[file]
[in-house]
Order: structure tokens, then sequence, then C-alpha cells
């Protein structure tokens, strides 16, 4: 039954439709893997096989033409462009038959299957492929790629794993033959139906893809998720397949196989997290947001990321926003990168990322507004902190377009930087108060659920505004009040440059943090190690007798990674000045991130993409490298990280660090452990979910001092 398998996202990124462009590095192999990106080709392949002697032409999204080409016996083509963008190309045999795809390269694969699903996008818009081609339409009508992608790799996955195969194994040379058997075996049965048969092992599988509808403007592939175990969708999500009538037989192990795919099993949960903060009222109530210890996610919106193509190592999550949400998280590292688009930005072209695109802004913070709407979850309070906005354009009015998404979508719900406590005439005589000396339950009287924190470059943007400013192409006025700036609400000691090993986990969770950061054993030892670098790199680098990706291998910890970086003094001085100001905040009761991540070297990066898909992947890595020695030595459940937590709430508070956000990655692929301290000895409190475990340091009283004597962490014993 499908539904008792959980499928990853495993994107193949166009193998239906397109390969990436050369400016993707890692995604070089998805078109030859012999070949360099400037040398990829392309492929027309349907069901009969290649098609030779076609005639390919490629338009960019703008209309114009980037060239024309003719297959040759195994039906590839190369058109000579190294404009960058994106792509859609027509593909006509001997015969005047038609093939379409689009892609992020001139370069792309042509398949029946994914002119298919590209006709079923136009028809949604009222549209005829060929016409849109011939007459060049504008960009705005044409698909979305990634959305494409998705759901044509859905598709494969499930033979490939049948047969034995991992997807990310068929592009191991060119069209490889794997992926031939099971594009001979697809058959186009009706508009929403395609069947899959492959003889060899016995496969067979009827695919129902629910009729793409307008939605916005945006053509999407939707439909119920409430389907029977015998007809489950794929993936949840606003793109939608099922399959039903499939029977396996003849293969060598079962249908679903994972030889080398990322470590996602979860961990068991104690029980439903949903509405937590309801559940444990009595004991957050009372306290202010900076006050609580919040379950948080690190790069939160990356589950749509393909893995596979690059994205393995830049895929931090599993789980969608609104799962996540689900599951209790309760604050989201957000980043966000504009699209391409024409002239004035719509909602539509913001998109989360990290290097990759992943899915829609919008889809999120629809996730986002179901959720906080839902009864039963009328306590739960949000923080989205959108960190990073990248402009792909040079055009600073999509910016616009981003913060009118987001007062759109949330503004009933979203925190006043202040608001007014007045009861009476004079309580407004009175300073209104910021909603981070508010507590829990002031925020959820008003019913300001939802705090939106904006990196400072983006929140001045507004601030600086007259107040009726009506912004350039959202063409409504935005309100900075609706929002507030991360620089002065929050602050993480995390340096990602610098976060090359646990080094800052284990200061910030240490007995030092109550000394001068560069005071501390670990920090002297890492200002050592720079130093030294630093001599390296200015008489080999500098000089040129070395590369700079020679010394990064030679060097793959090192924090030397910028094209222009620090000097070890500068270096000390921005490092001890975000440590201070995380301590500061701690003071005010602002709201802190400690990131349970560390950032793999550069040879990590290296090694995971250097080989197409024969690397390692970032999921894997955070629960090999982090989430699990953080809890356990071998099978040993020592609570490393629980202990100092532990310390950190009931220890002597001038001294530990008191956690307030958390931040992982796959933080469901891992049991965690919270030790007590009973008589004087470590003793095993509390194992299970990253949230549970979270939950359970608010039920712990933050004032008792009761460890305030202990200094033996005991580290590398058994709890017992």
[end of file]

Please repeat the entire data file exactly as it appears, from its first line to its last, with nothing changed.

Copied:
[in-house]
Order: structure tokens, then sequence, then C-alpha cells
């Protein structure tokens, strides 16, 4: 039954439709893997096989033409462009038959299957492929790629794993033959139906893809998720397949196989997290947001990321926003990168990322507004902190377009930087108060659920505004009040440059943090190690007798990674000045991130993409490298990280660090452990979910001092 398998996202990124462009590095192999990106080709392949002697032409999204080409016996083509963008190309045999795809390269694969699903996008818009081609339409009508992608790799996955195969194994040379058997075996049965048969092992599988509808403007592939175990969708999500009538037989192990795919099993949960903060009222109530210890996610919106193509190592999550949400998280590292688009930005072209695109802004913070709407979850309070906005354009009015998404979508719900406590005439005589000396339950009287924190470059943007400013192409006025700036609400000691090993986990969770950061054993030892670098790199680098990706291998910890970086003094001085100001905040009761991540070297990066898909992947890595020695030595459940937590709430508070956000990655692929301290000895409190475990340091009283004597962490014993 499908539904008792959980499928990853495993994107193949166009193998239906397109390969990436050369400016993707890692995604070089998805078109030859012999070949360099400037040398990829392309492929027309349907069901009969290649098609030779076609005639390919490629338009960019703008209309114009980037060239024309003719297959040759195994039906590839190369058109000579190294404009960058994106792509859609027509593909006509001997015969005047038609093939379409689009892609992020001139370069792309042509398949029946994914002119298919590209006709079923136009028809949604009222549209005829060929016409849109011939007459060049504008960009705005044409698909979305990634959305494409998705759901044509859905598709494969499930033979490939049948047969034995991992997807990310068929592009191991060119069209490889794997992926031939099971594009001979697809058959186009009706508009929403395609069947899959492959003889060899016995496969067979009827695919129902629910009729793409307008939605916005945006053509999407939707439909119920409430389907029977015998007809489950794929993936949840606003793109939608099922399959039903499939029977396996003849293969060598079962249908679903994972030889080398990322470590996602979860961990068991104690029980439903949903509405937590309801559940444990009595004991957050009372306290202010900076006050609580919040379950948080690190790069939160990356589950749509393909893995596979690059994205393995830049895929931090599993789980969608609104799962996540689900599951209790309760604050989201957000980043966000504009699209391409024409002239004035719509909602539509913001998109989360990290290097990759992943899915829609919008889809999120629809996730986002179901959720906080839902009864039963009328306590739960949000923080989205959108960190990073990248402009792909040079055009600073999509910016616009981003913060009118987001007062759109949330503004009933979203925190006043202040608001007014007045009861009476004079309580407004009175300073209104910021909603981070508010507590829990002031925020959820008003019913300001939802705090939106904006990196400072983006929140001045507004601030600086007259107040009726009506912004350039959202063409409504935005309100900075609706929002507030991360620089002065929050602050993480995390340096990602610098976060090359646990080094800052284990200061910030240490007995030092109550000394001068560069005071501390670990920090002297890492200002050592720079130093030294630093001599390296200015008489080999500098000089040129070395590369700079020679010394990064030679060097793959090192924090030397910028094209222009620090000097070890500068270096000390921005490092001890975000440590201070995380301590500061701690003071005010602002709201802190400690990131349970560390950032793999550069040879990590290296090694995971250097080989197409024969690397390692970032999921894997955070629960090999982090989430699990953080809890356990071998099978040993020592609570490393629980202990100092532990310390950190009931220890002597001038001294530990008191956690307030958390931040992982796959933080469901891992049991965690919270030790007590009973008589004087470590003793095993509390194992299970990253949230549970979270939950359970608010039920712990933050004032008792009761460890305030202990200094033996005991580290590398058994709890017992």